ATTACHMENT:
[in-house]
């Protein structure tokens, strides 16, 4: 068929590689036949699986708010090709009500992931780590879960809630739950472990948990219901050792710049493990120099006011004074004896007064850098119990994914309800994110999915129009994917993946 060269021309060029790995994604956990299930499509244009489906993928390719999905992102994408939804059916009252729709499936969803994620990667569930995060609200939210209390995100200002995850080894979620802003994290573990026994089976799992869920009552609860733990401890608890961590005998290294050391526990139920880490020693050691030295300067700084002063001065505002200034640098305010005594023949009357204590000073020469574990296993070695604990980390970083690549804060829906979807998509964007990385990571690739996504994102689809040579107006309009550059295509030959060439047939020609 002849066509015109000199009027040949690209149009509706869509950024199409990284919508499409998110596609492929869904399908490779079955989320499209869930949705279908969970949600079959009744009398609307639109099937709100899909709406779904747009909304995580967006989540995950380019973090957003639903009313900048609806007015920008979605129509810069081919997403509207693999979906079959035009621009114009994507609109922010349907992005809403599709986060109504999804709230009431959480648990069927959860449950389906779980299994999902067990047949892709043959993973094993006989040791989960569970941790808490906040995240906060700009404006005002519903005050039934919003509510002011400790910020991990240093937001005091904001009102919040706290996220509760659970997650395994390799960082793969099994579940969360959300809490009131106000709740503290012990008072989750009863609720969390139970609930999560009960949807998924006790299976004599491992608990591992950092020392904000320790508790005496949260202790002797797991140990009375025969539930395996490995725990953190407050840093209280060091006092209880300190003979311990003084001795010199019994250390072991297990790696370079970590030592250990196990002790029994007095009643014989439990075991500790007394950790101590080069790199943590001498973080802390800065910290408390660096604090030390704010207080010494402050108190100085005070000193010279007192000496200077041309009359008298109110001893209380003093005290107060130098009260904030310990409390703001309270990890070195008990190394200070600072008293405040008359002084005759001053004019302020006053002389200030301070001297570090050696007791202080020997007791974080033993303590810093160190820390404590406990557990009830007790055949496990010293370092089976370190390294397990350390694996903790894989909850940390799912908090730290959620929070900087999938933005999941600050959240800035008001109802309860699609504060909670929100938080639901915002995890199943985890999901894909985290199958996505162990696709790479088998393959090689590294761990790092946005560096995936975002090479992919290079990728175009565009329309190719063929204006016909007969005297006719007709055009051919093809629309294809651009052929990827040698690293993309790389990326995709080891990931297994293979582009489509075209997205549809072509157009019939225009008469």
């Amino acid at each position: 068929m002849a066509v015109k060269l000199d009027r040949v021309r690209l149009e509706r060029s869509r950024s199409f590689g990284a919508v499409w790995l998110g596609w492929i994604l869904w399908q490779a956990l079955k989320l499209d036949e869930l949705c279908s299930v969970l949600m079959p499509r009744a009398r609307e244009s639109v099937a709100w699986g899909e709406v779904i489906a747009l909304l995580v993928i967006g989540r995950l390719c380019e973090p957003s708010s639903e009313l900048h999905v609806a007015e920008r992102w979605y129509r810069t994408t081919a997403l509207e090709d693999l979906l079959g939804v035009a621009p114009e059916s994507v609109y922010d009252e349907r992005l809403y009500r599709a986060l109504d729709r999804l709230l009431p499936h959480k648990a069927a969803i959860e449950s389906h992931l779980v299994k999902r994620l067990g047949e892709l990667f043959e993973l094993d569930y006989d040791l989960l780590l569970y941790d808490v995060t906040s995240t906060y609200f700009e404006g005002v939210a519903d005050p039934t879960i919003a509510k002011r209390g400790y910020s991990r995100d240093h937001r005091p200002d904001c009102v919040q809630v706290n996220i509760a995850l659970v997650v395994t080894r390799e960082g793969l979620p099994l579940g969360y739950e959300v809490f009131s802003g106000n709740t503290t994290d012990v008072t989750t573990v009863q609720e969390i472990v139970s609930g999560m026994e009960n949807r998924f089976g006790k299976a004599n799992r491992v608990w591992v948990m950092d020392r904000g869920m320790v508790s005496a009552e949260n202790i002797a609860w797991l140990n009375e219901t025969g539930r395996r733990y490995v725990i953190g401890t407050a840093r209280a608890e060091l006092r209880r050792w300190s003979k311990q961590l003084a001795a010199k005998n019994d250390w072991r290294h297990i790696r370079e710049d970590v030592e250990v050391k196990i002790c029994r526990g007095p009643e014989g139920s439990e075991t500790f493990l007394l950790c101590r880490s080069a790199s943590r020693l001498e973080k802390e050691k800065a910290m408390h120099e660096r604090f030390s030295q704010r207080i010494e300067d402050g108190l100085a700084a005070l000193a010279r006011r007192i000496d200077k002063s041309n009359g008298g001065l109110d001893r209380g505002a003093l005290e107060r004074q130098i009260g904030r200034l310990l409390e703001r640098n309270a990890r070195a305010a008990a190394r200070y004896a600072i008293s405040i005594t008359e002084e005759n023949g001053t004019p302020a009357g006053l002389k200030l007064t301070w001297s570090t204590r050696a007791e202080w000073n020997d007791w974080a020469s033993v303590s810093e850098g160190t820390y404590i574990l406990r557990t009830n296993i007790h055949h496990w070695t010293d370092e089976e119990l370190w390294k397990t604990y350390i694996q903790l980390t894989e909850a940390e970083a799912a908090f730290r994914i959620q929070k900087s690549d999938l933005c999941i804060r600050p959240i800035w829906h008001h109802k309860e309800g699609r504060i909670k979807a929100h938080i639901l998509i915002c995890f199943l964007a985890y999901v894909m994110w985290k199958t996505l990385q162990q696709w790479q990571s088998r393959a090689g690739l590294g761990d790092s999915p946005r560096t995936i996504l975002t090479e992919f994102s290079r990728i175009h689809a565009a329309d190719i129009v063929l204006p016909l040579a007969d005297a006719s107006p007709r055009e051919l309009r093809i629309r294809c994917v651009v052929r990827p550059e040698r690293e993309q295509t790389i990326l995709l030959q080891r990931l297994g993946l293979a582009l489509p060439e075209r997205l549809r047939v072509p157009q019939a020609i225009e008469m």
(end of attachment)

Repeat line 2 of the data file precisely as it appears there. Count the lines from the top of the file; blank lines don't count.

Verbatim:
């Protein structure tokens, strides 16, 4: 068929590689036949699986708010090709009500992931780590879960809630739950472990948990219901050792710049493990120099006011004074004896007064850098119990994914309800994110999915129009994917993946 060269021309060029790995994604956990299930499509244009489906993928390719999905992102994408939804059916009252729709499936969803994620990667569930995060609200939210209390995100200002995850080894979620802003994290573990026994089976799992869920009552609860733990401890608890961590005998290294050391526990139920880490020693050691030295300067700084002063001065505002200034640098305010005594023949009357204590000073020469574990296993070695604990980390970083690549804060829906979807998509964007990385990571690739996504994102689809040579107006309009550059295509030959060439047939020609 002849066509015109000199009027040949690209149009509706869509950024199409990284919508499409998110596609492929869904399908490779079955989320499209869930949705279908969970949600079959009744009398609307639109099937709100899909709406779904747009909304995580967006989540995950380019973090957003639903009313900048609806007015920008979605129509810069081919997403509207693999979906079959035009621009114009994507609109922010349907992005809403599709986060109504999804709230009431959480648990069927959860449950389906779980299994999902067990047949892709043959993973094993006989040791989960569970941790808490906040995240906060700009404006005002519903005050039934919003509510002011400790910020991990240093937001005091904001009102919040706290996220509760659970997650395994390799960082793969099994579940969360959300809490009131106000709740503290012990008072989750009863609720969390139970609930999560009960949807998924006790299976004599491992608990591992950092020392904000320790508790005496949260202790002797797991140990009375025969539930395996490995725990953190407050840093209280060091006092209880300190003979311990003084001795010199019994250390072991297990790696370079970590030592250990196990002790029994007095009643014989439990075991500790007394950790101590080069790199943590001498973080802390800065910290408390660096604090030390704010207080010494402050108190100085005070000193010279007192000496200077041309009359008298109110001893209380003093005290107060130098009260904030310990409390703001309270990890070195008990190394200070600072008293405040008359002084005759001053004019302020006053002389200030301070001297570090050696007791202080020997007791974080033993303590810093160190820390404590406990557990009830007790055949496990010293370092089976370190390294397990350390694996903790894989909850940390799912908090730290959620929070900087999938933005999941600050959240800035008001109802309860699609504060909670929100938080639901915002995890199943985890999901894909985290199958996505162990696709790479088998393959090689590294761990790092946005560096995936975002090479992919290079990728175009565009329309190719063929204006016909007969005297006719007709055009051919093809629309294809651009052929990827040698690293993309790389990326995709080891990931297994293979582009489509075209997205549809072509157009019939225009008469």